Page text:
Tony Ferrar
Sep. 24, 2021

This month, we recognize Tony Ferrar, PhD, associate professor-in-residence in the Howard R. Hughes College of Engineering. He was nominated by the college's associate director of academic advising, Shae Deschutter, who has co-taught an introductory seminar course with him, beginning Fall 2019. Since then, she has been able to progress in her teaching, eventually assuming the primary duties of the course, even though her background was not in engineering. She credits Ferrar's mentorship with helping her to succeed.

"In our first term I primarily taught lectures on time management and study skills," said Deschutter. "[B]ut each semester Tony has encouraged me to try to take on more technical lectures, often taking the time to first explain the concepts to me and then allowing me to practice my lecture with him before presenting in class. He has often shared examples from his first semesters of teaching and tricks he has learned.  He comes to me when he is struggling with something in our class or his others to see if my “unique perspective” and insights can help him move through it."

We asked Tony Ferrar about his thoughts on mentoring. At first he was surprised that he was honored in this way, as he does not see himself as a formal mentor. After some reflection, though, he was able to share some thoughts in a blog post:

When people ask me what mentoring means to me, I form an image of a mirror in my mind. Teachers may be in the business of delivering new information, but mentors do something else: they help us see where we are. They help us measure our current status objectively, enabling us to chart a path to where we want to be...People don’t need to be told what to do. They need help seeing how the way they are currently doing things is aligned (or misaligned) with their values. Once we’re confronted with the truth, everything else follows naturally.

To Ferrar, mentoring is more of a two-way exchange. "I could easily rattle off a dozen things that have changed in the way I do my job every day because of something Shae has taught me. It's co-mentoring, where we take turns. There are some areas that I have strength, there are some areas where my colleague has strength, and we pour into each other in an exchange."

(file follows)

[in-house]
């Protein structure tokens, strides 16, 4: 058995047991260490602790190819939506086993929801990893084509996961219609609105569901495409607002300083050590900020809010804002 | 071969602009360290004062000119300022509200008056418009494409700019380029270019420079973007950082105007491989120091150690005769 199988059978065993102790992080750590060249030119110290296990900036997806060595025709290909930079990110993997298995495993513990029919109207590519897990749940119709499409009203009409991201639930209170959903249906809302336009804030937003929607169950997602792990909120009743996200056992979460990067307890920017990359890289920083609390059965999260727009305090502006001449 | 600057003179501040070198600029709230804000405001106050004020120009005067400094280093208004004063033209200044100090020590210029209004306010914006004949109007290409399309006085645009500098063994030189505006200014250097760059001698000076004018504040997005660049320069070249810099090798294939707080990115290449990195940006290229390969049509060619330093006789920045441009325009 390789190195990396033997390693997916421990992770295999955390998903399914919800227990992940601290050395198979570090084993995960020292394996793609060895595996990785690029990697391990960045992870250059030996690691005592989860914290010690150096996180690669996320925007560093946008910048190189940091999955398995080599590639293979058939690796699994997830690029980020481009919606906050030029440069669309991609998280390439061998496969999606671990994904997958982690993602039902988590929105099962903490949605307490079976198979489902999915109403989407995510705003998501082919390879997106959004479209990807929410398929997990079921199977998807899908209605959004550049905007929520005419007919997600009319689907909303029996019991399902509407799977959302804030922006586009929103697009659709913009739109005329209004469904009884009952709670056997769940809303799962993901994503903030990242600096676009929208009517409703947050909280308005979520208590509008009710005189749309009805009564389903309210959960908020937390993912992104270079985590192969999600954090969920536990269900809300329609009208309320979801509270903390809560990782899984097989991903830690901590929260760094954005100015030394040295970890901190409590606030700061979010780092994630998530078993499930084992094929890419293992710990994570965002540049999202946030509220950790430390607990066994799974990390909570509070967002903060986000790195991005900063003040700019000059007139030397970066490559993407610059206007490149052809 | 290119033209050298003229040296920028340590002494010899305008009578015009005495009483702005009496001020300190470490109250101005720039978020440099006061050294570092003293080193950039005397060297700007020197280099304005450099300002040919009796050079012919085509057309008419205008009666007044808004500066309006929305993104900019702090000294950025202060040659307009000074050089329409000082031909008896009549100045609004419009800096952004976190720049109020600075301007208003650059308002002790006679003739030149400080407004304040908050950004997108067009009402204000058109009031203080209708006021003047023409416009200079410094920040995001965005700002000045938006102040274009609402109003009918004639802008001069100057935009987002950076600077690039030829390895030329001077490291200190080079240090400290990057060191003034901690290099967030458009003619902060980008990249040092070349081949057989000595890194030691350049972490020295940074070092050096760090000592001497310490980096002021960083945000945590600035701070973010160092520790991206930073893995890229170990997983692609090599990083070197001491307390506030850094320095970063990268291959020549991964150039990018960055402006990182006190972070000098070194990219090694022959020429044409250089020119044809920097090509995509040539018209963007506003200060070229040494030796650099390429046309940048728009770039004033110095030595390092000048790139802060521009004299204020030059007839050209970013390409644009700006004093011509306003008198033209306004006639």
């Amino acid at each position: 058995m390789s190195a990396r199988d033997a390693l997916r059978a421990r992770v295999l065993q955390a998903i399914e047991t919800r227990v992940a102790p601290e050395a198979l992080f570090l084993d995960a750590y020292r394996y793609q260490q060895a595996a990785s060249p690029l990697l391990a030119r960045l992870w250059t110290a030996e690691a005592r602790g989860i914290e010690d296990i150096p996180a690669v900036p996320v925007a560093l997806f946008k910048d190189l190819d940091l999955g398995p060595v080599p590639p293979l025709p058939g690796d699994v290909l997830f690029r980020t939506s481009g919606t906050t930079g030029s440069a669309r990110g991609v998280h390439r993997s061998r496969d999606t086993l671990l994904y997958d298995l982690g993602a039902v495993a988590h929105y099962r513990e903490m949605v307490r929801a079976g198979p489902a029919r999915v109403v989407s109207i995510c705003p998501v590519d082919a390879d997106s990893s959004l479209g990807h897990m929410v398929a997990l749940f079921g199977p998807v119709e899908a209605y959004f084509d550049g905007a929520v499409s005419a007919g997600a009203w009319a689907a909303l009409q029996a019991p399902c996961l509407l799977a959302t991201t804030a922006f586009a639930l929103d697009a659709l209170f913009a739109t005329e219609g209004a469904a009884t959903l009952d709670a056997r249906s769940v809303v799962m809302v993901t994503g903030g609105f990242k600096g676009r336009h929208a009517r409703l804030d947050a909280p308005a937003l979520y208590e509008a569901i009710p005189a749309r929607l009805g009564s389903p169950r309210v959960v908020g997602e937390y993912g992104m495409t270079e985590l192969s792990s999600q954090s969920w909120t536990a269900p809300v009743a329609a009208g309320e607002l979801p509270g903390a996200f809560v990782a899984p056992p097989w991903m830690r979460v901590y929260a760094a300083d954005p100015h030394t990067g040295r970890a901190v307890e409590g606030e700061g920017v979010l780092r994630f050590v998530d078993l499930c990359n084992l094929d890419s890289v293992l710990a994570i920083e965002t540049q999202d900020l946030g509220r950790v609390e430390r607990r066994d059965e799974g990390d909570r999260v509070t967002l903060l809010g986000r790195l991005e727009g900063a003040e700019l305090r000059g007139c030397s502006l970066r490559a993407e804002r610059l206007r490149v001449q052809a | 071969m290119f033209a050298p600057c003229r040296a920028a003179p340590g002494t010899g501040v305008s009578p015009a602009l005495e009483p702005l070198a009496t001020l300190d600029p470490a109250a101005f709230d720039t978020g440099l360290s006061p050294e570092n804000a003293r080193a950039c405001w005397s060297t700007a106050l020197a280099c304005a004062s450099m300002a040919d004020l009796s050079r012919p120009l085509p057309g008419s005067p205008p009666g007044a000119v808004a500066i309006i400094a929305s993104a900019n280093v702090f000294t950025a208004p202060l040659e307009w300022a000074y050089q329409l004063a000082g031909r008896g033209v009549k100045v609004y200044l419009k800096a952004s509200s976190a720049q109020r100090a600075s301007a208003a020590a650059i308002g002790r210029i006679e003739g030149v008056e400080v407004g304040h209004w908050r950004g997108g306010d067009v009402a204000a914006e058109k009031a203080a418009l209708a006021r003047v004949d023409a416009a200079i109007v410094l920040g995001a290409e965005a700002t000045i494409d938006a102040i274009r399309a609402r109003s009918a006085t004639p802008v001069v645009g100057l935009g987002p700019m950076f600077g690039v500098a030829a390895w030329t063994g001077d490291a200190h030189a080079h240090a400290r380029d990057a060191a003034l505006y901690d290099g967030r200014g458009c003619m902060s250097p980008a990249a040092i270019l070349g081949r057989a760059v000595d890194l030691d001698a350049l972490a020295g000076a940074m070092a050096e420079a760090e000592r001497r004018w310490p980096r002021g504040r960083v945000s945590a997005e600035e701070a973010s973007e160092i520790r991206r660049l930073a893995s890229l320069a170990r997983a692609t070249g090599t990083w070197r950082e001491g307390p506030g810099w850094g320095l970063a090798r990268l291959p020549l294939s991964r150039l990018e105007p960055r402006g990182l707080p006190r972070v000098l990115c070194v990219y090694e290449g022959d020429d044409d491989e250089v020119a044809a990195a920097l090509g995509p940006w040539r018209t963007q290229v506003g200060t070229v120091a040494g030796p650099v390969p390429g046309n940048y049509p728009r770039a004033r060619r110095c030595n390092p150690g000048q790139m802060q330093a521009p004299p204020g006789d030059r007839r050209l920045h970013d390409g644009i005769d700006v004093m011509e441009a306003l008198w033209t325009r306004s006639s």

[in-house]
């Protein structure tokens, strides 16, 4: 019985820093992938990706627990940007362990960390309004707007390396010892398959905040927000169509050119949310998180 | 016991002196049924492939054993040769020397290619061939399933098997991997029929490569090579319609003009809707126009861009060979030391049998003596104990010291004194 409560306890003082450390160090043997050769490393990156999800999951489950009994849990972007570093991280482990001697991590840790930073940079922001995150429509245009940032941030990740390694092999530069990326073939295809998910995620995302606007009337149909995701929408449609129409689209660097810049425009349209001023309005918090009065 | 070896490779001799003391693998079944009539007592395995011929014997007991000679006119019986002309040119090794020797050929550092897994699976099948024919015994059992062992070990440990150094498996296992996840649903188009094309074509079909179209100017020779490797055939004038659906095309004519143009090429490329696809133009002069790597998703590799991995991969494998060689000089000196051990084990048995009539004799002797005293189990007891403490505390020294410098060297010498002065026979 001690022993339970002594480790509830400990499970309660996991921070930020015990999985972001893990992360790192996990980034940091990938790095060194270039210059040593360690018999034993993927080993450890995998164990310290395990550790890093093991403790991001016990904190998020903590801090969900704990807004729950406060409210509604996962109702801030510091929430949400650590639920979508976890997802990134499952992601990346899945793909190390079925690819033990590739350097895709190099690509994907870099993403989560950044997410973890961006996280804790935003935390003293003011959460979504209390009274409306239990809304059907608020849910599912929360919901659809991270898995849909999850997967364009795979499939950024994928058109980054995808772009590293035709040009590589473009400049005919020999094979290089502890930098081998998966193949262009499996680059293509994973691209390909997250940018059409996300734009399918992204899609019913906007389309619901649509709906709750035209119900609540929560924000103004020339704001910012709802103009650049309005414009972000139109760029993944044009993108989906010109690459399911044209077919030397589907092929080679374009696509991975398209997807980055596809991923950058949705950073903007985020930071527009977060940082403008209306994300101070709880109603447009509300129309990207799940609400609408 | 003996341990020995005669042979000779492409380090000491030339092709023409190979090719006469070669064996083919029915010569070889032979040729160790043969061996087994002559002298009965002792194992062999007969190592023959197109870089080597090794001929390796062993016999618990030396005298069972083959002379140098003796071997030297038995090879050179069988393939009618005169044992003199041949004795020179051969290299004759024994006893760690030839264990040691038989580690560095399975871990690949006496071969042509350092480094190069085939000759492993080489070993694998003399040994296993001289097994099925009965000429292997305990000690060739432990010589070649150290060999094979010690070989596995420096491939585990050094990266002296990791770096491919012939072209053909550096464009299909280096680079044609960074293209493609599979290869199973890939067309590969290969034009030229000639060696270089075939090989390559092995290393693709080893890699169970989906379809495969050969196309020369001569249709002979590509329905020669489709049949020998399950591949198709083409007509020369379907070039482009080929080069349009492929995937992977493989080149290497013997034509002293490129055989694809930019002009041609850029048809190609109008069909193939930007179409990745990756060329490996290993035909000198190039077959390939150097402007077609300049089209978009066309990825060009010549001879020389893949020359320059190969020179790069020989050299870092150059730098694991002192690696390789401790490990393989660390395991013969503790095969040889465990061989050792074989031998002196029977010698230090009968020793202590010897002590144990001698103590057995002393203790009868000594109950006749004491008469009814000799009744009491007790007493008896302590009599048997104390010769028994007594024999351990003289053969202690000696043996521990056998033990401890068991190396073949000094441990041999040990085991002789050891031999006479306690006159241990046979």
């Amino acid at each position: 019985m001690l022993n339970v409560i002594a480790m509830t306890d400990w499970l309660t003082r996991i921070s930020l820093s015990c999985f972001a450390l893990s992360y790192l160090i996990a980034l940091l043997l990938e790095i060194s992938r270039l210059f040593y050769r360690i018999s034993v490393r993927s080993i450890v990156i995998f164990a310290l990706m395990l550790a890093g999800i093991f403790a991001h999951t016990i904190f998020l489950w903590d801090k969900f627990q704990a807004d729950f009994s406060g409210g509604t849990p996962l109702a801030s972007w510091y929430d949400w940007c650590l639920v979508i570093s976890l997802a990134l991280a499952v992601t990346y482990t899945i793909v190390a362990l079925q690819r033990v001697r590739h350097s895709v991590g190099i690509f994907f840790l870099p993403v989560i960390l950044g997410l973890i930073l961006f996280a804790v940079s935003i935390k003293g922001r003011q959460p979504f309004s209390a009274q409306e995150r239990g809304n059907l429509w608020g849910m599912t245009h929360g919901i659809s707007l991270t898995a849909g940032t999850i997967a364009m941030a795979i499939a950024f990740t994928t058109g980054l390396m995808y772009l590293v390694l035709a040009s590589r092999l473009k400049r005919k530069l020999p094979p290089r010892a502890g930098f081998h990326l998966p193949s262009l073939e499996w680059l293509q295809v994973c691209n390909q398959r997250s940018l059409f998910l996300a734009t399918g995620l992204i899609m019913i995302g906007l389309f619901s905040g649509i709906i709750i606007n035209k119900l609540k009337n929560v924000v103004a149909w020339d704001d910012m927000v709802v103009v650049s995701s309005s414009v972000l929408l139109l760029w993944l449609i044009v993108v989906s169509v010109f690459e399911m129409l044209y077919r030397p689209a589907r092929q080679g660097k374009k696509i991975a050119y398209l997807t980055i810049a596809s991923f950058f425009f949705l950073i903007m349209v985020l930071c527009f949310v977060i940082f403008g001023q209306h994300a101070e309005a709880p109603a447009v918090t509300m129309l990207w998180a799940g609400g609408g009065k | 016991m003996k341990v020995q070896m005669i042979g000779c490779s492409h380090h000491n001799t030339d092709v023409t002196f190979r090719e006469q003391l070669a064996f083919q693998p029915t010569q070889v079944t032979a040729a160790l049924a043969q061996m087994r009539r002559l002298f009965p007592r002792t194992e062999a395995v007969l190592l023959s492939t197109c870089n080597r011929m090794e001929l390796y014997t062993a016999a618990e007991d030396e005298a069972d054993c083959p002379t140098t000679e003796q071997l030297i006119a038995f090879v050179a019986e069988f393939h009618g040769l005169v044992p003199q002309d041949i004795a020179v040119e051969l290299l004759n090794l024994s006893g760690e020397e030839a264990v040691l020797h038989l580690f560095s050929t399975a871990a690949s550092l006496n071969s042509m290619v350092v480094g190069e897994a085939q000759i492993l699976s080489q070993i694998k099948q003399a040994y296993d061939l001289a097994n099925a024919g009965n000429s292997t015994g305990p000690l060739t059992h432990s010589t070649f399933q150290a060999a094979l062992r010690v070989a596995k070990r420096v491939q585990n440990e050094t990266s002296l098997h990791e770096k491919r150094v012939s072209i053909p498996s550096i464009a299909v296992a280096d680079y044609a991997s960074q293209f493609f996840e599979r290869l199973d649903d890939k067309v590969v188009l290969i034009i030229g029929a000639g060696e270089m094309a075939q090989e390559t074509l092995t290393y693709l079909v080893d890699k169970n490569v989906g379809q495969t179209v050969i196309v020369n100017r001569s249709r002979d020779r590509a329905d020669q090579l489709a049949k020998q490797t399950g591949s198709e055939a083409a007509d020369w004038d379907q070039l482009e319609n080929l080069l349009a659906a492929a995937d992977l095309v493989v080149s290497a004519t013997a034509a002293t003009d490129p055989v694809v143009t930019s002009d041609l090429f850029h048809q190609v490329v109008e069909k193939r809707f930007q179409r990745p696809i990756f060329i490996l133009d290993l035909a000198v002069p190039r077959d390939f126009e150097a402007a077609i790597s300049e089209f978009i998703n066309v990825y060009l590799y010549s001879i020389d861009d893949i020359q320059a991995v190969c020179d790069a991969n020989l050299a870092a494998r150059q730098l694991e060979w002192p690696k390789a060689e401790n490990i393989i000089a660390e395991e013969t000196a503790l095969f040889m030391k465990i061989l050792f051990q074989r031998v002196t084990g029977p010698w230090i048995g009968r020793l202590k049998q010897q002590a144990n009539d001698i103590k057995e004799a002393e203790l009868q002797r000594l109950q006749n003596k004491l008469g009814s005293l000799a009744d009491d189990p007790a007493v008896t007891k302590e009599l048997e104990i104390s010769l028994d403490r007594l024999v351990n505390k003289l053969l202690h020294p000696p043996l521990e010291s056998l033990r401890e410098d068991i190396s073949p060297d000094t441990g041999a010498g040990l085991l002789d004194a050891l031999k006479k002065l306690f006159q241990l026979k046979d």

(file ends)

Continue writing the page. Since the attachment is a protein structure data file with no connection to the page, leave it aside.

Ferrar's approach to teaching follows a mentorship model as well. At least former student Michael Mahoney thinks so. Mahoney, who graduated from UNLV in 2018 is now a mechanical engineer for the US Navy. He recently returned to UNLV and sat in on one of Ferrar's classes, sharing his experiences and the lessons he learned from Ferrar.

"As a former student of Dr. Ferrar’s, I can certainly say that this man’s method of teaching and mentoring has carried on past college and into my life in more ways than one," said Mahoney. "Dr. Ferrar has helped me strengthen friendships, relationships with colleagues and employers, relationships with others, and most importantly, has engrained within me the mindset that nothing is impossible. As his student, he always pushed me, and others, to produce work above and beyond our potential throughout time with him during school. This not only builds character and achieves good grades, but shines in the workplace and motivates you to work hard and achieve your dreams post graduation."

Mentoring colleagues for Ferrar seems to be a natural progression that flows from his teaching and is influenced by his interactions with his own professors. He tells a story about how early in his graduate program, a meeting with his advisor inspired him to become a professor, to "multiply myself," he said. "If teaching is a chance to 'mulitply myself,' maybe teaching the teachers is a way to 'exponentiate myself'."

Read his full blog post for more of Tony Ferrar's thoughts on teaching and mentoring.

Mentoring is a critically important yet often undervalued practice in higher education. The Faculty Center is committed to recognizing and honoring faculty at UNLV who provide this important service by advising, guiding, and mentoring their colleagues.

If you would like to nominate yourself or a colleague for a future spotlight, please complete this nomination form.

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